As dark as I am, when I came out at morning after the tunnel at night,
with a white man, nobody could have told which man was white.
The dust had covered us both, and the dust was white.

In Absalom, she writes of a mother looking for the cause of her sons’ deaths:

The oldest son was twenty-three.
The next son was twenty-one.
The youngest son was eighteen.
They called it pneumonia at first.
They would pronounce it fever.
Shirley asked that we try to find out.
That’s how they learned what the trouble was.

 

       I open out a way, they have covered my sky with crystal
       I come forth by day, I am born a second time,
       I force a way through, and I know the gate
       I shall journey over the earth among the living.

 

       He shall not be diminished, never;
       I shall give a mouth to my son.
Poem” from 1968, describes living in the first century of World Wars, of news pouring out of various
devices, of the despair, but also hope, and sounds very much like it could be from today:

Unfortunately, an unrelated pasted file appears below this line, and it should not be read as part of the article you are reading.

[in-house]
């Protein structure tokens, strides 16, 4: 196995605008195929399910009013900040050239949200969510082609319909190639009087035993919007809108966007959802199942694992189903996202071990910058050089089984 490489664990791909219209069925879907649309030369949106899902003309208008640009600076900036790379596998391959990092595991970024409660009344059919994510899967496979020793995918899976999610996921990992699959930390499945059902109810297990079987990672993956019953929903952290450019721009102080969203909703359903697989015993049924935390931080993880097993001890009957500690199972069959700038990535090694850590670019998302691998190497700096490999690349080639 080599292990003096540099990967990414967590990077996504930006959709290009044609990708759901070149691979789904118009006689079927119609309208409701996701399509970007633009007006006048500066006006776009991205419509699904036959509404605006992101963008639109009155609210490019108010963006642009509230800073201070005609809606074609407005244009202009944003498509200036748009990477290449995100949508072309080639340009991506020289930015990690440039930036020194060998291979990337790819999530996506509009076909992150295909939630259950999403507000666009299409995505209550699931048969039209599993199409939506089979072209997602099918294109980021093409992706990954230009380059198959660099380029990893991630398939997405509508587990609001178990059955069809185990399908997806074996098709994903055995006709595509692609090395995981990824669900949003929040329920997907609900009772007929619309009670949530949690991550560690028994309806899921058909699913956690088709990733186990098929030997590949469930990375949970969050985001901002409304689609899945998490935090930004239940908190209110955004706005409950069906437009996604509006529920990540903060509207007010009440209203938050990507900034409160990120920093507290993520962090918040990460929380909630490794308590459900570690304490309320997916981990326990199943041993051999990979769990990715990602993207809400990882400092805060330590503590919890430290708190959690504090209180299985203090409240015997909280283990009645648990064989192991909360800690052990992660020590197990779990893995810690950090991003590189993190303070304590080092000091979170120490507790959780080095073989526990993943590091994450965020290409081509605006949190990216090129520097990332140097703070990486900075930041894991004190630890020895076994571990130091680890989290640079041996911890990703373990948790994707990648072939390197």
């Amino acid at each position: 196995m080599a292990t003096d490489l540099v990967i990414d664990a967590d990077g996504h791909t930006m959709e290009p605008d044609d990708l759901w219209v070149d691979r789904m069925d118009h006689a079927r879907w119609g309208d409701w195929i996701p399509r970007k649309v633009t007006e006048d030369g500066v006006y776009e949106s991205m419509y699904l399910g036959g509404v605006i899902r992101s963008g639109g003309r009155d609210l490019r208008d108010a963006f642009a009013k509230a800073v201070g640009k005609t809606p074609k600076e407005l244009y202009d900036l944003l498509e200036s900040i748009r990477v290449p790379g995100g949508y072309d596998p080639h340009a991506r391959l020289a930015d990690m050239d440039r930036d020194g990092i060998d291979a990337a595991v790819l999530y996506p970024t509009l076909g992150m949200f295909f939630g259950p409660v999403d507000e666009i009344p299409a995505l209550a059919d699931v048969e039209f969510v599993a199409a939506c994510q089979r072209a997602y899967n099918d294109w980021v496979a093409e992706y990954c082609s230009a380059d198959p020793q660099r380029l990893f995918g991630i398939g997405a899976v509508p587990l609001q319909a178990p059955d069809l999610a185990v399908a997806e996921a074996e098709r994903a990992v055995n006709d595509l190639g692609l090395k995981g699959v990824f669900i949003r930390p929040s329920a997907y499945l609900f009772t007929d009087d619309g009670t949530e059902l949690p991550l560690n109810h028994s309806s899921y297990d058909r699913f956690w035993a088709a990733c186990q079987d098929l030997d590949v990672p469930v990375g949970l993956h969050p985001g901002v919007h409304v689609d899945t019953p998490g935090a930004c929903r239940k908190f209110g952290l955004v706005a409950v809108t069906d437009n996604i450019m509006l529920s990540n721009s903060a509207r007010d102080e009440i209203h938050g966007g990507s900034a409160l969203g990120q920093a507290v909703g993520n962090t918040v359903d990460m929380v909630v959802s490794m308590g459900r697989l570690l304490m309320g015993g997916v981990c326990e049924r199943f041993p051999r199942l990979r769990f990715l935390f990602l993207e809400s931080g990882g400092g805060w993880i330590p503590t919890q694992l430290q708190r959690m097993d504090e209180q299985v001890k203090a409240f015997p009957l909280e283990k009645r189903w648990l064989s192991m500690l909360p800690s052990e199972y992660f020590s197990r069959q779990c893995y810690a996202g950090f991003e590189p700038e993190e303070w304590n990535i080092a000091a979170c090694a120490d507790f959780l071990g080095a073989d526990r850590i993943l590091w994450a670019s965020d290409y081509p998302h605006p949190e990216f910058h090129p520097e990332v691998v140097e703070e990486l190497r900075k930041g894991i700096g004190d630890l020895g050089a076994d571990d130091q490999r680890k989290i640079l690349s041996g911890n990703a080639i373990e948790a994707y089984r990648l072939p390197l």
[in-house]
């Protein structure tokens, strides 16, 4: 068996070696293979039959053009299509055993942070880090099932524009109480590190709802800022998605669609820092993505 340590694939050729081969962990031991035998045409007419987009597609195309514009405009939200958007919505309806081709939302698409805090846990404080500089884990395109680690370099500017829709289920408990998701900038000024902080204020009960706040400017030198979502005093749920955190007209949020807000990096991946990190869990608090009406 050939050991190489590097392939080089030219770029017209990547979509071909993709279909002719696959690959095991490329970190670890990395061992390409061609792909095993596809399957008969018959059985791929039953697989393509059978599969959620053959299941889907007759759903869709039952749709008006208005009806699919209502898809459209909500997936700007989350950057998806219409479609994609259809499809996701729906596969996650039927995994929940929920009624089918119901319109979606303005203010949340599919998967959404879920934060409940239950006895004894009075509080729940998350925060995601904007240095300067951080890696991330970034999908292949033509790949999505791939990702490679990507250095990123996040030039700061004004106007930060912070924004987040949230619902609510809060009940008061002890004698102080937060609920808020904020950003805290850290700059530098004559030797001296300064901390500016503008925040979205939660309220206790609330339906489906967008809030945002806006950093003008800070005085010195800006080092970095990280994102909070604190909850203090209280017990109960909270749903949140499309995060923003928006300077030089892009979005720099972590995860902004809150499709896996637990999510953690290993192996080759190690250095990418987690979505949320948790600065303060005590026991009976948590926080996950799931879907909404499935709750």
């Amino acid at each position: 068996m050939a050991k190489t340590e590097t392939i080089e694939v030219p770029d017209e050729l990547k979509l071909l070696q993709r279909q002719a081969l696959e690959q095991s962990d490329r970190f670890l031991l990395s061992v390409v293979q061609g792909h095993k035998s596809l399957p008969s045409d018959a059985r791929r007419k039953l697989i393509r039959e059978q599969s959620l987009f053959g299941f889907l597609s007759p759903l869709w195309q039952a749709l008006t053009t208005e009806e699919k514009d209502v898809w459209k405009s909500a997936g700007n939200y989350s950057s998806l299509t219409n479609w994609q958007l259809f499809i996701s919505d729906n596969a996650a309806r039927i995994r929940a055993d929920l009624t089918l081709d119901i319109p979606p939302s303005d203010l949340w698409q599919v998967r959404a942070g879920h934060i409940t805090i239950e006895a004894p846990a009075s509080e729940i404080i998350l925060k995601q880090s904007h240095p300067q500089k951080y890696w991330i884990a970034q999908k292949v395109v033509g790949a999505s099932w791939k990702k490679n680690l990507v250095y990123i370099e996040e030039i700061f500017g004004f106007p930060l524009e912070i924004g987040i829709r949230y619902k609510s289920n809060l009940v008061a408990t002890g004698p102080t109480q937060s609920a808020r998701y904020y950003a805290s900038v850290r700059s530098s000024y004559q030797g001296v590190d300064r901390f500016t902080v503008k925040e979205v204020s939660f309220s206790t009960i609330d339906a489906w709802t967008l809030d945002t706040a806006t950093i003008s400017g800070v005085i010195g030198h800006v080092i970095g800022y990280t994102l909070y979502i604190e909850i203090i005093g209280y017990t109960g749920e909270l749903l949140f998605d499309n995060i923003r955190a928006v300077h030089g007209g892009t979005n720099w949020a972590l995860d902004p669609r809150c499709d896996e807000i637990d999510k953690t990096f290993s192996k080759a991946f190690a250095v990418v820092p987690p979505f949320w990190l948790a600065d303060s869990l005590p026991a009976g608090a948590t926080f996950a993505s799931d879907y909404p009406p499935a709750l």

Poem

By Muriel Rukeyser 1913–1980
I lived in the first century of world wars.
Most mornings I would be more or less insane,
The newspapers would arrive with their careless stories,
The news would pour out of various devices
Interrupted by attempts to sell products to the unseen.
I would call my friends on other devices;
They would be more or less mad for similar reasons.
Slowly I would get to pen and paper,
Make my poems for others unseen and unborn.
In the day I would be reminded of those men and women,
Brave, setting up signals across vast distances,
Considering a nameless way of living, of almost unimagined values.
As the lights darkened, as the lights of night brightened,
We would try to imagine them, try to find each other,
To construct peace, to make love, to reconcile
Waking with sleeping, ourselves with each other,
Ourselves with ourselves. We would try by any means
To reach the limits of ourselves, to reach beyond ourselves,
To let go the means, to wake.

 

I lived in the first century of these wars.